Rajah Suran’s Expedition to China
Once, in the time long ago there was a king. His name was Rajah Suran and he ruled over India. But India wasn’t enough for him; he wanted to be the most powerful king in the world. He made all the princes of the countries nearby bow down to him, pay him taxes of rice and gold and call him the most powerful king.
But he still wasn’t happy. There was someone who refused to say that he was the most powerful, that he was the greatest king: and that was the Emperor of China.
This made Raja Suran very angry and he decided he would invade China. He gathered a huge army with soldiers from every part of his empire.
The army was so big that it was impossible to count the number of soldiers. It was impossible to count the number of weapons. It was impossible to count the numbers of horses and elephants.
But Rajah Suran had a problem. You see he wasn’t exactly sure where China was. He thought that it was in the south, so he led his army into Burma and followed the coast southwards.
People said that wherever the Army passed the forests were flattened, the rivers dried up and the mountains trembled. People said it took 6 months for that army to pass by a single village.
Down through Myanmar they went and into Thailand, then further south into Malaysia. They kept on marching for month after month until they reached the beaches of the Straits of Johor and they looked across the water to Singapore, but of course, then it was called Temasek.
Here they had to stop and build boats to ferry them across the water. Building these boats took a long time and Rajah Suran became very impatient.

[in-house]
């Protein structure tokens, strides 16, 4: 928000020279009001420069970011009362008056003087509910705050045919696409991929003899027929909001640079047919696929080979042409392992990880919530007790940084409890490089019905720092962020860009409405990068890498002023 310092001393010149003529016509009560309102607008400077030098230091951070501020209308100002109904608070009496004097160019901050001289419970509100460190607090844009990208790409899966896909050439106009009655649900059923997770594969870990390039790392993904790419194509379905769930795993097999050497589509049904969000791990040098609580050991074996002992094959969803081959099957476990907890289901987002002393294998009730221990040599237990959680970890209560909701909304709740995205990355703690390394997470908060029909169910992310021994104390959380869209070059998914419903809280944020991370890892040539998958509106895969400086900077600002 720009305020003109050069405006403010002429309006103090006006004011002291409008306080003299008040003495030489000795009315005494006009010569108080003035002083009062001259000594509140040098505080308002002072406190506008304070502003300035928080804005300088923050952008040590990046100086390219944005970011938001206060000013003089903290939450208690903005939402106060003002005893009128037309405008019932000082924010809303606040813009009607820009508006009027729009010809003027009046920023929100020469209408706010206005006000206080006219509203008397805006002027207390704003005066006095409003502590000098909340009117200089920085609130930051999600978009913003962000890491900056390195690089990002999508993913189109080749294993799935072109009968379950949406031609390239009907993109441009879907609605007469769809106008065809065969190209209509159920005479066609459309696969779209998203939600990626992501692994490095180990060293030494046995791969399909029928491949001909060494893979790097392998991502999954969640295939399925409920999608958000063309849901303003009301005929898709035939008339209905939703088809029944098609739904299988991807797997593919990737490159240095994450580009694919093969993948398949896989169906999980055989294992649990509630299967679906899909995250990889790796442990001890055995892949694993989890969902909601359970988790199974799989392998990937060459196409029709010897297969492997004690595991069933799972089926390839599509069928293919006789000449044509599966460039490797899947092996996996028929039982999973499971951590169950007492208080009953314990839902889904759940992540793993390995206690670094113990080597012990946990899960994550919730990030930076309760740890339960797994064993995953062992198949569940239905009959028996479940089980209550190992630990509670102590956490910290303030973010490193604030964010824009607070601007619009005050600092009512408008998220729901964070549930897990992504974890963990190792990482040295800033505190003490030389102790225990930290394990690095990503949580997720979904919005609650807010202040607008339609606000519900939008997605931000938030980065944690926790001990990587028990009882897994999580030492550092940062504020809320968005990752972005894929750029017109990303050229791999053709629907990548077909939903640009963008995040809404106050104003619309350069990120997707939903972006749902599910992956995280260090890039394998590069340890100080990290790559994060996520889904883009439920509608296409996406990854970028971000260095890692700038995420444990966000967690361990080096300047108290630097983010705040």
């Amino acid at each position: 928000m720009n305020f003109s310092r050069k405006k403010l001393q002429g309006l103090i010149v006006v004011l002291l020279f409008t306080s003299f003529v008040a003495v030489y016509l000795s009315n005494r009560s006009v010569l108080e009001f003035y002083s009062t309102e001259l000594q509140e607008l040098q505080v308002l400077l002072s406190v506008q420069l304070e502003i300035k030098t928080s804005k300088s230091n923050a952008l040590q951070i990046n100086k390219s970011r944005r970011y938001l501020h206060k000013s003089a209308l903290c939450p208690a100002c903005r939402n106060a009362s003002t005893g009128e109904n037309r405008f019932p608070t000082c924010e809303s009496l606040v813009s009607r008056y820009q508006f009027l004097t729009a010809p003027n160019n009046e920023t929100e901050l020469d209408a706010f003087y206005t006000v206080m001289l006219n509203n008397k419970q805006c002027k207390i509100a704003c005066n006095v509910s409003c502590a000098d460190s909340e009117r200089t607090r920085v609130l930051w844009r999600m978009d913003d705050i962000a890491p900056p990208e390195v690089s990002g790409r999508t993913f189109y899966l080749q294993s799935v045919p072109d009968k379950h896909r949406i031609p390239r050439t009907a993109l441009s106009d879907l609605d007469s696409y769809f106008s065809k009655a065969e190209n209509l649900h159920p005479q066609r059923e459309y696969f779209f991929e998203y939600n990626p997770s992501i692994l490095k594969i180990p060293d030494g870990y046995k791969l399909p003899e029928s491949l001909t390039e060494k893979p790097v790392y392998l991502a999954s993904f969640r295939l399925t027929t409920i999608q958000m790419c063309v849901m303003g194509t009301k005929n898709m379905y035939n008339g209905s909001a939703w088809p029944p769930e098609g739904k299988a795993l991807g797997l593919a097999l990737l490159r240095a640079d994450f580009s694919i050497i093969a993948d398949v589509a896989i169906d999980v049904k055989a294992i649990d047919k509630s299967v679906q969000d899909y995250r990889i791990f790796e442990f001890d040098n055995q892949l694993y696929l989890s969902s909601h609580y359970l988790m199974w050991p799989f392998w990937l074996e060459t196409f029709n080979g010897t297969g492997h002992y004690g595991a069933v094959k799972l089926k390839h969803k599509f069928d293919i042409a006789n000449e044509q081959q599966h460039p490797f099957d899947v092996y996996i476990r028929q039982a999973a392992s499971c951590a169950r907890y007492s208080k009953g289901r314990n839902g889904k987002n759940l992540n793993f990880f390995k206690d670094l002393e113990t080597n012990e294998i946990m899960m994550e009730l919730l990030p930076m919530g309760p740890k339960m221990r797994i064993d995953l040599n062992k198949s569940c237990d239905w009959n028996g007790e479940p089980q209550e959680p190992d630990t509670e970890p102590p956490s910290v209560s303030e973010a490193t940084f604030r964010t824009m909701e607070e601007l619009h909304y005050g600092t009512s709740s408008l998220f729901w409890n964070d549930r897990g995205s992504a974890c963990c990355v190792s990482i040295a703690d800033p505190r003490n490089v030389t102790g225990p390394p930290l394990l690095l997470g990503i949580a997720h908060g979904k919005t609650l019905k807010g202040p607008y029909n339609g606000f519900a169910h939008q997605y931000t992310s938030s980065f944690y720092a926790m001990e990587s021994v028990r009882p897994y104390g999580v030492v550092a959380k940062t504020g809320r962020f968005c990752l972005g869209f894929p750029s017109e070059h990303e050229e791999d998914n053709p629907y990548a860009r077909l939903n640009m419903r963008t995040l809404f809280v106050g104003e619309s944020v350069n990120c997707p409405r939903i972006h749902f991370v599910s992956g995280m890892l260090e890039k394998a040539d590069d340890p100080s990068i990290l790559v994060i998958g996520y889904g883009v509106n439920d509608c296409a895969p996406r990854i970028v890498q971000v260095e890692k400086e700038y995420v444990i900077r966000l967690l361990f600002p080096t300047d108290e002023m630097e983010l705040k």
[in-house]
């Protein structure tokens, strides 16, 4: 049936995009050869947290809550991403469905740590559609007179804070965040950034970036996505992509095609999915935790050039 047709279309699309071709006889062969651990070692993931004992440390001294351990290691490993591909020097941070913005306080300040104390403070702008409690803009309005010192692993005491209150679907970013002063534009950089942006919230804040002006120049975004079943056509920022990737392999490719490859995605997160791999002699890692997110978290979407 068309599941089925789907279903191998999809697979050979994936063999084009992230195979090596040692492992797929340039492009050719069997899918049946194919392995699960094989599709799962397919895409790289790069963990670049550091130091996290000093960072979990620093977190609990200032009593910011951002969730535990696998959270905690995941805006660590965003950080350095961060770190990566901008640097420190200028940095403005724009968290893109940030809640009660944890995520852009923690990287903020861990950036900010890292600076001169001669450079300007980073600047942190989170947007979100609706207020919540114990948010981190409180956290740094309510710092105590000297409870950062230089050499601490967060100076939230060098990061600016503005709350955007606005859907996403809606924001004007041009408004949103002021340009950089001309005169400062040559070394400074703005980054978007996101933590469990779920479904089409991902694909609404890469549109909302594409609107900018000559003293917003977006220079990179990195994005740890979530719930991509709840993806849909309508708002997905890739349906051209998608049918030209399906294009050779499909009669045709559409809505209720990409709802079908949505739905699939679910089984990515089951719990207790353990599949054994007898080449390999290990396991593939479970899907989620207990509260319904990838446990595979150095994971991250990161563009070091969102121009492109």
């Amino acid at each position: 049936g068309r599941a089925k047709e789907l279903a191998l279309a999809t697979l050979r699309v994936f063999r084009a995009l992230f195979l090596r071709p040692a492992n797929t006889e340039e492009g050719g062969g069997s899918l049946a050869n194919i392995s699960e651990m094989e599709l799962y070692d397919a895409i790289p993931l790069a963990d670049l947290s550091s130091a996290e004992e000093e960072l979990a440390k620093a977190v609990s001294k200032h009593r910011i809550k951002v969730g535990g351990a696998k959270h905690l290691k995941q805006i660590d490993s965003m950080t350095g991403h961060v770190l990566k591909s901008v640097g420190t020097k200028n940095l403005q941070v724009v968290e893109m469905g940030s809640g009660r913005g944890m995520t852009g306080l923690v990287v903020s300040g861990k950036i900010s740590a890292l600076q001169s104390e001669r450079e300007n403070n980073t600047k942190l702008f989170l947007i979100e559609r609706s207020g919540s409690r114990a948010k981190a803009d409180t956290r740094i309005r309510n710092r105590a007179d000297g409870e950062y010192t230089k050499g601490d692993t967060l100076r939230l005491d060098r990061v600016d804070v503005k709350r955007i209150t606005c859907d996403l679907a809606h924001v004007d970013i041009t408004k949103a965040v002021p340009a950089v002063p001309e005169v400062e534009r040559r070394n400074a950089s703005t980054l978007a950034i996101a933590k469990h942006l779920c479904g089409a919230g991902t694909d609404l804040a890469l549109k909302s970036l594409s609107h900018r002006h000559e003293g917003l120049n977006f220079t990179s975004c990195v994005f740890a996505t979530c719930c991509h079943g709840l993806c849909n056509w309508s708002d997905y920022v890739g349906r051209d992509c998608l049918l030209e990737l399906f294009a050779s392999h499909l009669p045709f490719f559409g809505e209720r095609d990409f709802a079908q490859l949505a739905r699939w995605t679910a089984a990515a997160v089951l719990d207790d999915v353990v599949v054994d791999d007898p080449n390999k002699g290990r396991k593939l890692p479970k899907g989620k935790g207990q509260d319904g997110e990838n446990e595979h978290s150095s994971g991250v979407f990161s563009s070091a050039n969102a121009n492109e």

Every day he grumbled to himself “How long before we reach China? How long before that cocky Emperor says that I am the most powerful king?”
At last the whole army was in Temasek. They marched southwards, but it didn’t take long before they reached the Southern Sea and could go no further.
Rajah Suran realized that if he wanted to reach China he would now have to travel by sea. So he set his men to building hundreds of strong ships. But he still didn’t know which way to go, so he sent men off in every direction with instructions to find the way to China and find it quickly.
Now, Rajah Suran’s journey to Temasek, had not been a secret, could not be a secret, not with so many men and horses and elephants making the ground thunder with their footsteps.
Traders who sailed the coast in trading in gold, spices and aromatic wood heard of Raja Suran’s plan, and they told their friends about the huge army that was looking for the way to China. Now their friends told their friends, and their friends told their friends, and their friends told their friends, until eventually someone told the Emperor of China himself.
The Emperor was very worried. He called his ministers together and asked their advice. “What shall we do? If Rajah Suran finds the way to our land, he will surely defeat us; his army is so much bigger, so much stronger than ours. We must find a way to stop him.”
The Emperor and his ministers sat down to think. They thought and thought and thought all day. They thought and thought and thought all night, and then just as the dawn was breaking, the Chief Minister burst out laughing.
“Oh yes, I have it, I have a very good plan”, he cried. He whispered his plan into the Emperor’s ears and the Emperor smiled for the first time in days. “Yes that is a very good plan, go and get the things you need at once”.
And so the Chief Minister went down to the harbour to find a ship to sail to Temasek, to sail to Singapore.
But he didn’t look for the best ship, the fastest ship, the newest ship. Oh no! He searched the harbour until he found the oldest ship there was. Its planks were worn and its sails were yellow with age.
The other ministers, who had not heard the plan, were very puzzled, how was this old ship, going to help them, how was it going to stop Rajah Suran’s mighty army.
They were even more puzzled when they heard who was going to sail on the ship and what it was going to carry.
The Chief Minister chose the sailors himself. He chose the oldest men he could find. Some of them were so old they could hardly walk and had to be carried onto the ship.
“Old men, sailing an old ship; the Chief Minister’s gone crazy” the people said.